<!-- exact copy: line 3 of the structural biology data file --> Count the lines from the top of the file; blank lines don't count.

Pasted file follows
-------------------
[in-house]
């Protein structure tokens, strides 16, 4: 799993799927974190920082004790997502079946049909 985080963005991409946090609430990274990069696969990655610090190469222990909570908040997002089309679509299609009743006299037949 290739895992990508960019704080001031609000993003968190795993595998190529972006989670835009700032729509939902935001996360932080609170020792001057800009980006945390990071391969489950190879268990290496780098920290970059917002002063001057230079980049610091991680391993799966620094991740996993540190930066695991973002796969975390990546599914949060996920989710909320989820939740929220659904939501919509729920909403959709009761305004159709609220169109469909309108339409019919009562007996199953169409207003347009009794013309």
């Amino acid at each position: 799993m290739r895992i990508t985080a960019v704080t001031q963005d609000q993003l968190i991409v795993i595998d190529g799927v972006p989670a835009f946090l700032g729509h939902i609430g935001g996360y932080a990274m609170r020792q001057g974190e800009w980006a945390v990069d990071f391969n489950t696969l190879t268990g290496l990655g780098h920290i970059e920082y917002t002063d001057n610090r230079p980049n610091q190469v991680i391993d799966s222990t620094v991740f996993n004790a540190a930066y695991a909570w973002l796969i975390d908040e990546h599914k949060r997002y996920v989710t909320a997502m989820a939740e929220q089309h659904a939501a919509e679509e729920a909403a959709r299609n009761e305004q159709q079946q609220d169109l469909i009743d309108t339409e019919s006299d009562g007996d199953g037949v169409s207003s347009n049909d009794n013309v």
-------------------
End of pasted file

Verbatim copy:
């Amino acid at each position: 799993m290739r895992i990508t985080a960019v704080t001031q963005d609000q993003l968190i991409v795993i595998d190529g799927v972006p989670a835009f946090l700032g729509h939902i609430g935001g996360y932080a990274m609170r020792q001057g974190e800009w980006a945390v990069d990071f391969n489950t696969l190879t268990g290496l990655g780098h920290i970059e920082y917002t002063d001057n610090r230079p980049n610091q190469v991680i391993d799966s222990t620094v991740f996993n004790a540190a930066y695991a909570w973002l796969i975390d908040e990546h599914k949060r997002y996920v989710t909320a997502m989820a939740e929220q089309h659904a939501a919509e679509e729920a909403a959709r299609n009761e305004q159709q079946q609220d169109l469909i009743d309108t339409e019919s006299d009562g007996d199953g037949v169409s207003s347009n049909d009794n013309v």